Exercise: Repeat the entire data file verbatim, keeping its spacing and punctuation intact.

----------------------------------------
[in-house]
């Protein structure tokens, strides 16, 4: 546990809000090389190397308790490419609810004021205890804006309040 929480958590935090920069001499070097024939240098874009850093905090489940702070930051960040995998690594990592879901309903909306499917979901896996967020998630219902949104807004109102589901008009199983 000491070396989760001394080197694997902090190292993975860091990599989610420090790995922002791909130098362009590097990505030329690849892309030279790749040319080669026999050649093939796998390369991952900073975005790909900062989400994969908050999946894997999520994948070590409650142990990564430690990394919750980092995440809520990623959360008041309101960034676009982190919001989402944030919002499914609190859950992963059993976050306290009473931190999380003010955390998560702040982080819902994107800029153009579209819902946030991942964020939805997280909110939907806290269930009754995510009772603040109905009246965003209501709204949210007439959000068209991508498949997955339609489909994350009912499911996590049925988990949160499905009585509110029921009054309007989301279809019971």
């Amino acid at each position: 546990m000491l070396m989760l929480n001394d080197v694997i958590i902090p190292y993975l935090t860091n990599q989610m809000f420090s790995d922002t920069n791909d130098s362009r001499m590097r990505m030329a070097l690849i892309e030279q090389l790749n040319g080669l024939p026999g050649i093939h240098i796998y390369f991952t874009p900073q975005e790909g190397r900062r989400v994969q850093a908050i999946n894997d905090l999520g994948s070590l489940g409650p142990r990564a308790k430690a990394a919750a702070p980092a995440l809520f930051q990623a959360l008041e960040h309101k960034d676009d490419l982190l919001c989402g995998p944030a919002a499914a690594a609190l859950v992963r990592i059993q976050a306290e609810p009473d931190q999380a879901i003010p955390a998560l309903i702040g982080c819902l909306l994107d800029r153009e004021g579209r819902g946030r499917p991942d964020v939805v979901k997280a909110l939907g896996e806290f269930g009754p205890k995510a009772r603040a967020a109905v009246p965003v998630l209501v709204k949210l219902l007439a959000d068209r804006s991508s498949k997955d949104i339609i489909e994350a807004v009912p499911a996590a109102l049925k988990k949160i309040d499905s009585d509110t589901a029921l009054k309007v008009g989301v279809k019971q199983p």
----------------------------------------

[in-house]
């Protein structure tokens, strides 16, 4: 546990809000090389190397308790490419609810004021205890804006309040 929480958590935090920069001499070097024939240098874009850093905090489940702070930051960040995998690594990592879901309903909306499917979901896996967020998630219902949104807004109102589901008009199983 000491070396989760001394080197694997902090190292993975860091990599989610420090790995922002791909130098362009590097990505030329690849892309030279790749040319080669026999050649093939796998390369991952900073975005790909900062989400994969908050999946894997999520994948070590409650142990990564430690990394919750980092995440809520990623959360008041309101960034676009982190919001989402944030919002499914609190859950992963059993976050306290009473931190999380003010955390998560702040982080819902994107800029153009579209819902946030991942964020939805997280909110939907806290269930009754995510009772603040109905009246965003209501709204949210007439959000068209991508498949997955339609489909994350009912499911996590049925988990949160499905009585509110029921009054309007989301279809019971």
């Amino acid at each position: 546990m000491l070396m989760l929480n001394d080197v694997i958590i902090p190292y993975l935090t860091n990599q989610m809000f420090s790995d922002t920069n791909d130098s362009r001499m590097r990505m030329a070097l690849i892309e030279q090389l790749n040319g080669l024939p026999g050649i093939h240098i796998y390369f991952t874009p900073q975005e790909g190397r900062r989400v994969q850093a908050i999946n894997d905090l999520g994948s070590l489940g409650p142990r990564a308790k430690a990394a919750a702070p980092a995440l809520f930051q990623a959360l008041e960040h309101k960034d676009d490419l982190l919001c989402g995998p944030a919002a499914a690594a609190l859950v992963r990592i059993q976050a306290e609810p009473d931190q999380a879901i003010p955390a998560l309903i702040g982080c819902l909306l994107d800029r153009e004021g579209r819902g946030r499917p991942d964020v939805v979901k997280a909110l939907g896996e806290f269930g009754p205890k995510a009772r603040a967020a109905v009246p965003v998630l209501v709204k949210l219902l007439a959000d068209r804006s991508s498949k997955d949104i339609i489909e994350a807004v009912p499911a996590a109102l049925k988990k949160i309040d499905s009585d509110t589901a029921l009054k309007v008009g989301v279809k019971q199983p």